Cape Town outfit Chrome Cherry Design has raised a fairly healthy R33 150 through crowdfunding to put towards production of its new YBIKE Evolve, a tricycle for young kids which converts into a balance bike when they’re old enough for it.

The cash represents nearly 50 pledges placed in a week, making it the fastest fundraiser yet on the fledgling Thundafund, a Kickstarter-like website made specifically for Africa.

Since its launch in 2009, Kickstarter has revolutionised consumerism as we know it by allowing people to pay for goods before they’re designed and built. By allowing start-ups to raise money from people who count – their customers – and guarantee an audience for their products, it’s raised almost half a billion dollars for young companies. Muscians, artists, manufacturers and software developers have been able to make the things they want, knowing that people already want them enough to pay months in advance – everyone wins.

The only drawback is that you can’t put a project on Kickstarter unless you live in the US or UK. Which is why local services like Thundafund are starting to take off, tailoring the Kickstarter vibe for specifically African audiences.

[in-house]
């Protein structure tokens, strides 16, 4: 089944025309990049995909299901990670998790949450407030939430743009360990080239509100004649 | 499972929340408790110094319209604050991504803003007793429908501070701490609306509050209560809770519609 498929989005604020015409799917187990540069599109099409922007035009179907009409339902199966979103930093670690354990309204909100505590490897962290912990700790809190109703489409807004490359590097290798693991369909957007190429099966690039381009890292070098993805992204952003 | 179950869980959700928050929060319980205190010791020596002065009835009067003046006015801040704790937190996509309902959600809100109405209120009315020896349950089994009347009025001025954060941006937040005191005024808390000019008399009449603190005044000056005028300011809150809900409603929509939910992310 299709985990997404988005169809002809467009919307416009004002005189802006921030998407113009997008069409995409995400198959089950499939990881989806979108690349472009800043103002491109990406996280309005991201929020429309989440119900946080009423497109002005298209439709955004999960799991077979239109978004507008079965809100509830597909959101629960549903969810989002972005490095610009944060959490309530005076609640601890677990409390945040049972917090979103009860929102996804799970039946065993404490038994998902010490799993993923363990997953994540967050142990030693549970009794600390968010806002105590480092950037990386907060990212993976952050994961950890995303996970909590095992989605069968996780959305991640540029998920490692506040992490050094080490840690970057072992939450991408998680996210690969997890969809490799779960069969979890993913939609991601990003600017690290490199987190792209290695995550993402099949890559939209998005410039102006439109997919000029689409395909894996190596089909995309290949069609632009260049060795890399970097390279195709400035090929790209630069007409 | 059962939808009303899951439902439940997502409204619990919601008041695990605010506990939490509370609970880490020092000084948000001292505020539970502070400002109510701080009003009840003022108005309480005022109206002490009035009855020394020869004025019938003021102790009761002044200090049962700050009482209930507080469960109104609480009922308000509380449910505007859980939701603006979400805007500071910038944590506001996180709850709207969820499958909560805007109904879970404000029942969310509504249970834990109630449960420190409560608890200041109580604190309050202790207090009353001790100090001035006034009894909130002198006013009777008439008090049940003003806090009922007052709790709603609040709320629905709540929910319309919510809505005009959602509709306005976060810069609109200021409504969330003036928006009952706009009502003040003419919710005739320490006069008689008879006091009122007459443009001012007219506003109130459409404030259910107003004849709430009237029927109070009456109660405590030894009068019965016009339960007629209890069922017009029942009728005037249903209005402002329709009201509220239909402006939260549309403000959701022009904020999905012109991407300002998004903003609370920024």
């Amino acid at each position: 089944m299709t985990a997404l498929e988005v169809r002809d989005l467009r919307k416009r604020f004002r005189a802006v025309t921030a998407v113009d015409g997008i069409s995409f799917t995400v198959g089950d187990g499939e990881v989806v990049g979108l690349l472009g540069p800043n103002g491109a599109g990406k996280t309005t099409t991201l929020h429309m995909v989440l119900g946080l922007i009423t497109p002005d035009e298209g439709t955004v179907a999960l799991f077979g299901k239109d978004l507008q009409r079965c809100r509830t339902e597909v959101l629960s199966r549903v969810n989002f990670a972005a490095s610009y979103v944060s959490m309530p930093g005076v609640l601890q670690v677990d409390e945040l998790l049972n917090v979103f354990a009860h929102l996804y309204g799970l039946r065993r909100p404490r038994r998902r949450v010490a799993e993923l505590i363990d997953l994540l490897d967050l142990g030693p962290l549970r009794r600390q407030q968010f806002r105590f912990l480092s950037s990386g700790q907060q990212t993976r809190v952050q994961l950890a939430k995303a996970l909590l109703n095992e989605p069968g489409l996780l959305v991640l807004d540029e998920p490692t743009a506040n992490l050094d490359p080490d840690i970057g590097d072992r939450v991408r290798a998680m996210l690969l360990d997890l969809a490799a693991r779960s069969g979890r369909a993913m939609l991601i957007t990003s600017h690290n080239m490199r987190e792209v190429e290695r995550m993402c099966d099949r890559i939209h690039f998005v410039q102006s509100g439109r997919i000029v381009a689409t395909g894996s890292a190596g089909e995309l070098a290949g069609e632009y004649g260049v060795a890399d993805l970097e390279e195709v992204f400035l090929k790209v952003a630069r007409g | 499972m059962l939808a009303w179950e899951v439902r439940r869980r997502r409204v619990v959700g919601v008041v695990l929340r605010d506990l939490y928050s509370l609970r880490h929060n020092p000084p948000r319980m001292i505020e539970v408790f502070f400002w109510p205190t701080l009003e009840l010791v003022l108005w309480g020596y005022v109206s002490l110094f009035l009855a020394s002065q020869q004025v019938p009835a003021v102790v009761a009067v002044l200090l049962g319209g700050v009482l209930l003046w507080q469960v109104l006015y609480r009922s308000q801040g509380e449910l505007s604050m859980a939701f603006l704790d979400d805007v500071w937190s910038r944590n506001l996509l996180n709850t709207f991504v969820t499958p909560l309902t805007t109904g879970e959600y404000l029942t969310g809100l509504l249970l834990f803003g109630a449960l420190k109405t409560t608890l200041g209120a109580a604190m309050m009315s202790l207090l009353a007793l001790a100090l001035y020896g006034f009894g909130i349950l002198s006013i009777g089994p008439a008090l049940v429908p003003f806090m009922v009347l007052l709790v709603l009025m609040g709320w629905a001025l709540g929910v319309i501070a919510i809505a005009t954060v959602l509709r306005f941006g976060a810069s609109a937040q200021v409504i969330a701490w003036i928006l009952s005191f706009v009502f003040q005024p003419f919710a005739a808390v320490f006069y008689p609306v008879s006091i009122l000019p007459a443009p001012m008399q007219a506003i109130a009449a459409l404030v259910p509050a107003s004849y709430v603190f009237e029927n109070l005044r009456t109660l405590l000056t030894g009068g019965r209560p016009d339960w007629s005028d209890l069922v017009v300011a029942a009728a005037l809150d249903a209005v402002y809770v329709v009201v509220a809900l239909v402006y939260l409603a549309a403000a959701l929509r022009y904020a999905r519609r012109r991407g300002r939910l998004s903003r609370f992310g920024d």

YBIKE Evolve is a pretty neat idea – balance bikes are really good for children and help to fill them with confidence, but they’re expensive and quickly outgrown for the real thing.

 

The ultimate target for YBIKE Evolve is R100 000. Unless projects on Thundafund hit their set limit, they don’t receive any of the pledged money – that way backers are protected against underfunded projects closing before production is complete. The firm have 49 days left to raise the remaining R66 850, after which they believe they’ll be able to start shipping the YBIKE Evolve globally. If you want to back it, the Thundafund page is here.

YBIKE Evolve 3in1 from YBIKE South Africa on Vimeo.

Adam is the Editorial Director at htxt media. He has been writing about technology for almost two full decades now. In a previous life, he was the editor of PC Format and Digital Camera Shopper in the UK, before going on to work as a freelance journalist for seven years. His work has appeared in or on Stuff, The Guardian, Linux Format, TechRadar, Wired.co.uk, PC Gamer, Green Futures, The Journalist, The Ecologist and The Review. Adam moved to South Africa in 2012 and loves 3D printers, MakerFairs and tech hubs. He hates seafood. None of his friends remember this when cooking.